Common name: Snow poppy
Botanical name: Eomecon chionantha
Management programme: Advisory
Originally from China. The rhizome of snow poppy contains a molluscicide – a compound found in snail or slug bait – and has been used to eliminate a freshwater snail pest overseas.
Why is it a pest?
- Smothers low growing vegetation and restricts new growth of seedlings.
- Is a threat to the understorey of native bush
- Fragments can easily be transported around in soil through garden waste and dumping.
- Very difficult to achieve total control due to the extensive underground rhizome system.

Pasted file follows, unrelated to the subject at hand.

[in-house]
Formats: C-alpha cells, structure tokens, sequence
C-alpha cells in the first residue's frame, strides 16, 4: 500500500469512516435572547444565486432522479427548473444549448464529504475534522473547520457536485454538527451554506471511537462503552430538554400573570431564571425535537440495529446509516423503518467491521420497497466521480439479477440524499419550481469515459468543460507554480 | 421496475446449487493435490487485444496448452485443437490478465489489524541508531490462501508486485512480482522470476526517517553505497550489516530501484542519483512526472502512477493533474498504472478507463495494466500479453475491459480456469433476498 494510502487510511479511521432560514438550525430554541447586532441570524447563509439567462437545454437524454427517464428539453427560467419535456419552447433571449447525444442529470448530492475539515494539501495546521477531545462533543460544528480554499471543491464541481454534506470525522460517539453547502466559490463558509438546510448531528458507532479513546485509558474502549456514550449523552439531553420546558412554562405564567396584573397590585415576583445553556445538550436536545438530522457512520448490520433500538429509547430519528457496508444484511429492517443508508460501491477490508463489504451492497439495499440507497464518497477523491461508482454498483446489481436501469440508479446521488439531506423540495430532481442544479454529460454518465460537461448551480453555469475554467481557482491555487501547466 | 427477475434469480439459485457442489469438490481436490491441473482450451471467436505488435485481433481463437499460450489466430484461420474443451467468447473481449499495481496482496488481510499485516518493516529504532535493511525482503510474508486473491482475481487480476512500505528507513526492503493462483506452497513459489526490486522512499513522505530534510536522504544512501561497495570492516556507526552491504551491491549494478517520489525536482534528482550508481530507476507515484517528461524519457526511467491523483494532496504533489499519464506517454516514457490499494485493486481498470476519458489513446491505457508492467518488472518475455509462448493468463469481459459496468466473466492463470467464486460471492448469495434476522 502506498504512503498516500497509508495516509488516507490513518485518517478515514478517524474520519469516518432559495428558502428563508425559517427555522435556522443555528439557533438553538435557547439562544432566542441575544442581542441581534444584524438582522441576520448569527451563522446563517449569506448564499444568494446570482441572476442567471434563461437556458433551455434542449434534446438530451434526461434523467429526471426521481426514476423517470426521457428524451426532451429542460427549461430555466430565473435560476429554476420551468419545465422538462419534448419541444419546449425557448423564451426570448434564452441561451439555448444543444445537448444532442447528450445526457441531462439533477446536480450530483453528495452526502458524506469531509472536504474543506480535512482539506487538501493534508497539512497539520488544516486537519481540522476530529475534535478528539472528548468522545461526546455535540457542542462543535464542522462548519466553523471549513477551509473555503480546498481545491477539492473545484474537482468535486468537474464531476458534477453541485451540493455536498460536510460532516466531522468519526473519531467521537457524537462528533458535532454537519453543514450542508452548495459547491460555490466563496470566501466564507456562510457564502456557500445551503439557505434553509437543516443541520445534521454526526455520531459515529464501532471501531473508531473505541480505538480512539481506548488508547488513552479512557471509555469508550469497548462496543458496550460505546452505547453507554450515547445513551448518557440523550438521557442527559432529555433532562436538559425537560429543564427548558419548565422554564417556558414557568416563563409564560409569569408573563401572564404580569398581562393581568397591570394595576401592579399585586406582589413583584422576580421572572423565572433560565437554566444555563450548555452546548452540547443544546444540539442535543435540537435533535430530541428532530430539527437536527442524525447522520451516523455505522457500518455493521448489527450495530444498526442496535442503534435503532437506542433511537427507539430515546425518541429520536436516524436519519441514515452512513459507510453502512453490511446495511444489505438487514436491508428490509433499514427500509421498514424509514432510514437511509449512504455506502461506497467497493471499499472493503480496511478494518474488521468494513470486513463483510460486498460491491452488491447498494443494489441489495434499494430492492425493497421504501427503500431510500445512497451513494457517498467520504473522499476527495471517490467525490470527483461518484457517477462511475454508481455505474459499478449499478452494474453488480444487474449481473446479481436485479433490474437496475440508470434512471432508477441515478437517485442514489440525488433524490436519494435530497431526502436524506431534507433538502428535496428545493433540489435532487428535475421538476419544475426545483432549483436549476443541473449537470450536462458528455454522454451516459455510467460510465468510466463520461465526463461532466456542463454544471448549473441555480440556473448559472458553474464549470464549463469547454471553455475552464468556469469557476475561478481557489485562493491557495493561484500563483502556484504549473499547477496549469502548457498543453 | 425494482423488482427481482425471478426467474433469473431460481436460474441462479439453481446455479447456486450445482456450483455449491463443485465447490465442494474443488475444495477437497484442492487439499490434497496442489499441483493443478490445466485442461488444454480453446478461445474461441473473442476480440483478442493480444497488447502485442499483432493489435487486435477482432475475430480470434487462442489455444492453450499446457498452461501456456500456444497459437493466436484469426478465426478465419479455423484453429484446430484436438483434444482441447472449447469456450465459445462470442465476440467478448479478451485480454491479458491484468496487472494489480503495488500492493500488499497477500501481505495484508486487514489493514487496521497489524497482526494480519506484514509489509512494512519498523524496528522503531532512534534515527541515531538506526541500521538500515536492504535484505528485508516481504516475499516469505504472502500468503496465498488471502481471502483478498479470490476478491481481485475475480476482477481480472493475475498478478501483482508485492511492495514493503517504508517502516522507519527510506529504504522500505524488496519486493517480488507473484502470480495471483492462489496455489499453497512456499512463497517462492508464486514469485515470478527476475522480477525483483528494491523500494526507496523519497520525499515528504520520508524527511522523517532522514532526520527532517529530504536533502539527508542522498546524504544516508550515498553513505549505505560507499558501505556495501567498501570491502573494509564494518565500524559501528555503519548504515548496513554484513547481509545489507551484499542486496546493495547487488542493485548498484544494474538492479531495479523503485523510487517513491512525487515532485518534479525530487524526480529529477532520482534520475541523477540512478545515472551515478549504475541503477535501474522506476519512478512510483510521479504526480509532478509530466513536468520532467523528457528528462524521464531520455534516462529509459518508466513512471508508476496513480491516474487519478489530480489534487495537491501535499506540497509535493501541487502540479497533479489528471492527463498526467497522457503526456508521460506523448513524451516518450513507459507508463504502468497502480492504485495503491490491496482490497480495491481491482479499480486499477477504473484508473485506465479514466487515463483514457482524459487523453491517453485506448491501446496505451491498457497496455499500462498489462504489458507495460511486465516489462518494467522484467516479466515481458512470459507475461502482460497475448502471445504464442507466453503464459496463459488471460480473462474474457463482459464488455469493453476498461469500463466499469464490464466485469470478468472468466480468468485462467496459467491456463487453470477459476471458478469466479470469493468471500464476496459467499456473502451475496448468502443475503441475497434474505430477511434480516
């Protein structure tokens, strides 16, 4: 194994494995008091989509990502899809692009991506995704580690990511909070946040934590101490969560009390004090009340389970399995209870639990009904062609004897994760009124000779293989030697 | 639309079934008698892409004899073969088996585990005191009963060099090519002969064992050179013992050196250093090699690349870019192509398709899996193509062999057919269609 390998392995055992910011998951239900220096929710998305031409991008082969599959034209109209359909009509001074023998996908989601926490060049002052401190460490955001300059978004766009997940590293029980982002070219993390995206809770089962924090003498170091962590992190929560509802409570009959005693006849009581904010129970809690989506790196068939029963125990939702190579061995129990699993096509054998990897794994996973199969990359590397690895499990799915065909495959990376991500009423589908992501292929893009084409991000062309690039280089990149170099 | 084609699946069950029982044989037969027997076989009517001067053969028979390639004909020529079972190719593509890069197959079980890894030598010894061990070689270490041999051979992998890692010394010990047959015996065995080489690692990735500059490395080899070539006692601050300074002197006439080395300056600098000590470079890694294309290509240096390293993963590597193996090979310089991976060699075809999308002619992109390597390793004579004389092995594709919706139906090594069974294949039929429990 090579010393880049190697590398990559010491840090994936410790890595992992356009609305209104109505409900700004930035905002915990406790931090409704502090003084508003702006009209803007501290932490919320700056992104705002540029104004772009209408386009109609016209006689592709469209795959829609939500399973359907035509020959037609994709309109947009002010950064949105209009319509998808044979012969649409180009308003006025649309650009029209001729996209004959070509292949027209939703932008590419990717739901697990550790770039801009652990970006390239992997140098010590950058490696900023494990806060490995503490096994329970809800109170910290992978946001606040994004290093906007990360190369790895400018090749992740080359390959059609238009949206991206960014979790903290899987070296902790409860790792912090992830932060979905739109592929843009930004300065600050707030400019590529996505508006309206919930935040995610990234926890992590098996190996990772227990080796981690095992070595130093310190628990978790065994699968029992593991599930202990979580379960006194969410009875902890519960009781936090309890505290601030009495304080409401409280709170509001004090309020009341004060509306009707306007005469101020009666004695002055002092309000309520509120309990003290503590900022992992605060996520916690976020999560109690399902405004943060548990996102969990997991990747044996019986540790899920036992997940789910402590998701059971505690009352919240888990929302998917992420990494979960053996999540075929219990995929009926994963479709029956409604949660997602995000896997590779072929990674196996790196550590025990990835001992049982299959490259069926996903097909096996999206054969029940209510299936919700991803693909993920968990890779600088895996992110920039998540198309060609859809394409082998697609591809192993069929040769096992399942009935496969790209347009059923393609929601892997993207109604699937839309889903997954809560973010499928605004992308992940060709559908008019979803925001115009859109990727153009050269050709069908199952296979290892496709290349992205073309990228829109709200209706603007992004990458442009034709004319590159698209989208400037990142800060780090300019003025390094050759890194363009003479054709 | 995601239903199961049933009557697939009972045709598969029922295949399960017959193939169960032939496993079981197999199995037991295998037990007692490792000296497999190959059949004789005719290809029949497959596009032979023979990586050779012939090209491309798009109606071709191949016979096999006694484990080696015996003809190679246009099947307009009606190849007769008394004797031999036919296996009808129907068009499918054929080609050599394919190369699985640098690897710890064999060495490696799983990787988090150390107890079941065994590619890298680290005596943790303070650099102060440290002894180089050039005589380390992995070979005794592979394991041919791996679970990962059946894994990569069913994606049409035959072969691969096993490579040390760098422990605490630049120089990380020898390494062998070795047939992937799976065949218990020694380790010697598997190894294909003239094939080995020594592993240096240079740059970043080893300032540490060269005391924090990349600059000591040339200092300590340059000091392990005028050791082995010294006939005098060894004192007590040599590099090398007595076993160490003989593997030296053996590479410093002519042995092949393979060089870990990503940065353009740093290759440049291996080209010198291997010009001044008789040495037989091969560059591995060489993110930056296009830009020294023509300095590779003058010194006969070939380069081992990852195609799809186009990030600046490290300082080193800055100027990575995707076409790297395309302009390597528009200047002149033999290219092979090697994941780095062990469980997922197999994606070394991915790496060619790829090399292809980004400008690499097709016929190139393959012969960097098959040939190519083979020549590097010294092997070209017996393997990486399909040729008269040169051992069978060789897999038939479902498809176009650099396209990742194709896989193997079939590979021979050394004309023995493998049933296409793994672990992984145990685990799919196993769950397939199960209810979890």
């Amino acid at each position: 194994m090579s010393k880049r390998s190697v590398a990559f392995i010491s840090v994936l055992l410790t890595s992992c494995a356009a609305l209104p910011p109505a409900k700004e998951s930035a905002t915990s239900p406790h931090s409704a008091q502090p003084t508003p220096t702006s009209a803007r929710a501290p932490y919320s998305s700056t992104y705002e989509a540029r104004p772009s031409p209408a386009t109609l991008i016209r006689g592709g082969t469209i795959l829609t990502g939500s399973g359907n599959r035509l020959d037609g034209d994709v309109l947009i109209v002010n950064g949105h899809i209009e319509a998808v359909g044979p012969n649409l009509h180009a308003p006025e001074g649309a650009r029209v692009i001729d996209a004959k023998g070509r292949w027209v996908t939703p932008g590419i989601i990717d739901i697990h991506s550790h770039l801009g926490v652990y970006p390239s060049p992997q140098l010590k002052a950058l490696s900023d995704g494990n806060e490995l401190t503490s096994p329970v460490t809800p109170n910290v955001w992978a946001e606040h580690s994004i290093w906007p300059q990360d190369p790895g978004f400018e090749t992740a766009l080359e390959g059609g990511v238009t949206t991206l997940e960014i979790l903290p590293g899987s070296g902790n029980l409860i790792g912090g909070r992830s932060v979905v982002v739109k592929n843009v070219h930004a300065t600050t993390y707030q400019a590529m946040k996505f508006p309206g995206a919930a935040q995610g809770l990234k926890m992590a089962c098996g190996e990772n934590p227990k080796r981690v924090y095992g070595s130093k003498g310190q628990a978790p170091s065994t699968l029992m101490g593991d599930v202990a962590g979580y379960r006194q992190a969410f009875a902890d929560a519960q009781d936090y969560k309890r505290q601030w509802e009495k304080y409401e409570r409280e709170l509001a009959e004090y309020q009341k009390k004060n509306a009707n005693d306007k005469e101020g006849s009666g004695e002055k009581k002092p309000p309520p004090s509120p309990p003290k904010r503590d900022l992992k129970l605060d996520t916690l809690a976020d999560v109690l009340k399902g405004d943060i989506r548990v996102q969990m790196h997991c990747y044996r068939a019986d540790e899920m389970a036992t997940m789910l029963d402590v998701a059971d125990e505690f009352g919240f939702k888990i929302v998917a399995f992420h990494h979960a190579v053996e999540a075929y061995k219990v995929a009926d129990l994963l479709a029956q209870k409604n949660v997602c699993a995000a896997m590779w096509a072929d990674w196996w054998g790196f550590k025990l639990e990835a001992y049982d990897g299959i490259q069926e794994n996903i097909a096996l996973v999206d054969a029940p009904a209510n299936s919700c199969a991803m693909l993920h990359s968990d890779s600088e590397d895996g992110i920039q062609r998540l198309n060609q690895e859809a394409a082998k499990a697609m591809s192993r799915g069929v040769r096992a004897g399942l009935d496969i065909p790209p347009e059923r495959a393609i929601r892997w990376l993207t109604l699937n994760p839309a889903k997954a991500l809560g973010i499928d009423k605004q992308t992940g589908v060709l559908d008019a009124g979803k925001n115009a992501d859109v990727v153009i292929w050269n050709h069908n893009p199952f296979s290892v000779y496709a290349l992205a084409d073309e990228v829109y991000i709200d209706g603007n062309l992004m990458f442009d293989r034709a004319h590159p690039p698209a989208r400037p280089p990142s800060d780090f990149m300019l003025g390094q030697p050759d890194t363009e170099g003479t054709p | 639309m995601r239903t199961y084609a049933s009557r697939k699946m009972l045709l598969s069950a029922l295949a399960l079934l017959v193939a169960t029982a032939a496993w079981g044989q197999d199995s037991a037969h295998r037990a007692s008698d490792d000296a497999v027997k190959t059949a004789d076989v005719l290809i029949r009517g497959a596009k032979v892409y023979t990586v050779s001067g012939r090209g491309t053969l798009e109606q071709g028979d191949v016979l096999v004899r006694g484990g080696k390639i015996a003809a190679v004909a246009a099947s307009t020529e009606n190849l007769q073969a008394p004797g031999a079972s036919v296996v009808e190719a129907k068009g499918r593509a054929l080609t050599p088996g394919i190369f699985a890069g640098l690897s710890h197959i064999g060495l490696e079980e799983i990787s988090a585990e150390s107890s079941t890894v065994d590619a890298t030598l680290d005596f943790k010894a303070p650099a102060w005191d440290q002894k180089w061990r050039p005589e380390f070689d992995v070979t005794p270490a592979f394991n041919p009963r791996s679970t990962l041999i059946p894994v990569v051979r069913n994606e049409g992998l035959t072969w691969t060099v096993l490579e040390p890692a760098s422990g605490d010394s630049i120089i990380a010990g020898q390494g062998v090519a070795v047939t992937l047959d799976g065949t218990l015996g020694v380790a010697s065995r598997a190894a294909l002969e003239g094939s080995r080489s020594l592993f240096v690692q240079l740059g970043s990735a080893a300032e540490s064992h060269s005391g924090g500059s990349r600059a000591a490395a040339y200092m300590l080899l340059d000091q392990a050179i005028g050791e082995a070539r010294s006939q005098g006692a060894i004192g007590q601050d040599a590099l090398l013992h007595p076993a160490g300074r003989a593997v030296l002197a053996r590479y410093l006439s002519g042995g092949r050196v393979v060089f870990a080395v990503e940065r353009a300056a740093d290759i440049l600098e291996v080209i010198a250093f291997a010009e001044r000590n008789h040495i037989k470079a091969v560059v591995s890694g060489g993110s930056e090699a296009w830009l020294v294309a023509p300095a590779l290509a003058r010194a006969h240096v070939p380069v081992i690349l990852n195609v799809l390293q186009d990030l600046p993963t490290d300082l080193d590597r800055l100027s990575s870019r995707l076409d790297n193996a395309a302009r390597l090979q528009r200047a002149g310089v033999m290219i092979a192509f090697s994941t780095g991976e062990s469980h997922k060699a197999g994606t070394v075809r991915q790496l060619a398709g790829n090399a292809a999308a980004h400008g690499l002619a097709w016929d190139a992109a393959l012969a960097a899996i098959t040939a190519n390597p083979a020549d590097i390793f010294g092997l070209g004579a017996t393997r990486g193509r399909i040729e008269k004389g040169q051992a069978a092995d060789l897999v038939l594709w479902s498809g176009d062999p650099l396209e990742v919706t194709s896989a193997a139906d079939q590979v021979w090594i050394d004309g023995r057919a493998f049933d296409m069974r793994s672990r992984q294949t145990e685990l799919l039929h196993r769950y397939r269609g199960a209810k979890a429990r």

Where is it found?
- Forest floors, gardens and native bush areas.
- Thought to be scattered throughout the Bay of Plenty.
What does it look like?
- Snow poppy is a low growing, ground cover.
- Leaves have scalloped edges and are leathery to the touch and have waxy margins.
- Flowers appear in spring and are pure white, have four petals and bright golden stamens. Can be up to 4cm wide. Seeds are wind dispersed.
- Rhizomes for a dense net underground, making it very difficult to control.
- Stems ooze an orange sap if crushed or broken.
What are the rules?
Council does not enforce the control of advisory species. It is landowner/occupier responsibility to manage these pests. Council may provide advice on how to manage or control advisory species if required.
How do you get rid of it?
Dig out rhizomes (year round) of small infestations.
If digging out the plants and root material, use a sieve and work the soil through it. This will catch any rhizome fragments that you may have missed during the digging.
Dispose of all plant material at the refuse station in general waste.